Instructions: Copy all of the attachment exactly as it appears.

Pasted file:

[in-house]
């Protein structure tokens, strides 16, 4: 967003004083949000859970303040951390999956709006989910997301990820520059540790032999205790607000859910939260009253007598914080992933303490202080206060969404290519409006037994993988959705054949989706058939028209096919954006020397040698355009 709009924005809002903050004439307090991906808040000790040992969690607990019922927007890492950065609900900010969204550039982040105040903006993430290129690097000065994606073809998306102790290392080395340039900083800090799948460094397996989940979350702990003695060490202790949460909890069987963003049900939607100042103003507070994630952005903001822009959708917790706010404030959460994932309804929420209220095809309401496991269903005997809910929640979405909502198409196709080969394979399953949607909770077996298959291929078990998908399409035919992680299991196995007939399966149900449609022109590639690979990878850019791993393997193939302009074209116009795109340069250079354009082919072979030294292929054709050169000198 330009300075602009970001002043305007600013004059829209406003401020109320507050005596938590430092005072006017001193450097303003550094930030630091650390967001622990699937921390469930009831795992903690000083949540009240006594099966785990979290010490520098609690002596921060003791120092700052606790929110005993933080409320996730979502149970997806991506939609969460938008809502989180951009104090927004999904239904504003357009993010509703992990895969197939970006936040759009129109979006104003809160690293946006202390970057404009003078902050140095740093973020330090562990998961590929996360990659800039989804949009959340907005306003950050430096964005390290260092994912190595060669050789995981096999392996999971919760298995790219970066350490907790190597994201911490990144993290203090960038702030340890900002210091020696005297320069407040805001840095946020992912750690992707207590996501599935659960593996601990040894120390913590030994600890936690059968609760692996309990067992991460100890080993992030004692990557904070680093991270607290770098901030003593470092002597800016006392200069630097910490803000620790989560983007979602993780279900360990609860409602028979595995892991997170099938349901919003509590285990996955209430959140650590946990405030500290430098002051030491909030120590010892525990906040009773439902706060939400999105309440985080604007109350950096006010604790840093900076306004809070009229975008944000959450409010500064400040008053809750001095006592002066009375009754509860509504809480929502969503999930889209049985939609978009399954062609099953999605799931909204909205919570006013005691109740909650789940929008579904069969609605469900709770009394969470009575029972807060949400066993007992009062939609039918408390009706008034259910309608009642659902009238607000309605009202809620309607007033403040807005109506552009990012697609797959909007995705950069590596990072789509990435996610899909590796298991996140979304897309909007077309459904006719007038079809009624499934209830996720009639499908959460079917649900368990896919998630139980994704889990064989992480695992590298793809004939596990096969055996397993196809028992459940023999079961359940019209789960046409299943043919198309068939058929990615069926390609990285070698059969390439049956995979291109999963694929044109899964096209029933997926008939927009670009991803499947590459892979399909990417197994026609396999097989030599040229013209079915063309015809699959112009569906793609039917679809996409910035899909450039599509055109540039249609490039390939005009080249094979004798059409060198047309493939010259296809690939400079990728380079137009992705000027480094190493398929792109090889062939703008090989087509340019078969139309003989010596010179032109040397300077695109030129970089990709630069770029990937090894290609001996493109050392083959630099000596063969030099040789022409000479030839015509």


[in-house]
């Protein structure tokens, strides 16, 4: 967003004083949000859970303040951390999956709006989910997301990820520059540790032999205790607000859910939260009253007598914080992933303490202080206060969404290519409006037994993988959705054949989706058939028209096919954006020397040698355009 709009924005809002903050004439307090991906808040000790040992969690607990019922927007890492950065609900900010969204550039982040105040903006993430290129690097000065994606073809998306102790290392080395340039900083800090799948460094397996989940979350702990003695060490202790949460909890069987963003049900939607100042103003507070994630952005903001822009959708917790706010404030959460994932309804929420209220095809309401496991269903005997809910929640979405909502198409196709080969394979399953949607909770077996298959291929078990998908399409035919992680299991196995007939399966149900449609022109590639690979990878850019791993393997193939302009074209116009795109340069250079354009082919072979030294292929054709050169000198 330009300075602009970001002043305007600013004059829209406003401020109320507050005596938590430092005072006017001193450097303003550094930030630091650390967001622990699937921390469930009831795992903690000083949540009240006594099966785990979290010490520098609690002596921060003791120092700052606790929110005993933080409320996730979502149970997806991506939609969460938008809502989180951009104090927004999904239904504003357009993010509703992990895969197939970006936040759009129109979006104003809160690293946006202390970057404009003078902050140095740093973020330090562990998961590929996360990659800039989804949009959340907005306003950050430096964005390290260092994912190595060669050789995981096999392996999971919760298995790219970066350490907790190597994201911490990144993290203090960038702030340890900002210091020696005297320069407040805001840095946020992912750690992707207590996501599935659960593996601990040894120390913590030994600890936690059968609760692996309990067992991460100890080993992030004692990557904070680093991270607290770098901030003593470092002597800016006392200069630097910490803000620790989560983007979602993780279900360990609860409602028979595995892991997170099938349901919003509590285990996955209430959140650590946990405030500290430098002051030491909030120590010892525990906040009773439902706060939400999105309440985080604007109350950096006010604790840093900076306004809070009229975008944000959450409010500064400040008053809750001095006592002066009375009754509860509504809480929502969503999930889209049985939609978009399954062609099953999605799931909204909205919570006013005691109740909650789940929008579904069969609605469900709770009394969470009575029972807060949400066993007992009062939609039918408390009706008034259910309608009642659902009238607000309605009202809620309607007033403040807005109506552009990012697609797959909007995705950069590596990072789509990435996610899909590796298991996140979304897309909007077309459904006719007038079809009624499934209830996720009639499908959460079917649900368990896919998630139980994704889990064989992480695992590298793809004939596990096969055996397993196809028992459940023999079961359940019209789960046409299943043919198309068939058929990615069926390609990285070698059969390439049956995979291109999963694929044109899964096209029933997926008939927009670009991803499947590459892979399909990417197994026609396999097989030599040229013209079915063309015809699959112009569906793609039917679809996409910035899909450039599509055109540039249609490039390939005009080249094979004798059409060198047309493939010259296809690939400079990728380079137009992705000027480094190493398929792109090889062939703008090989087509340019078969139309003989010596010179032109040397300077695109030129970089990709630069770029990937090894290609001996493109050392083959630099000596063969030099040789022409000479030839015509």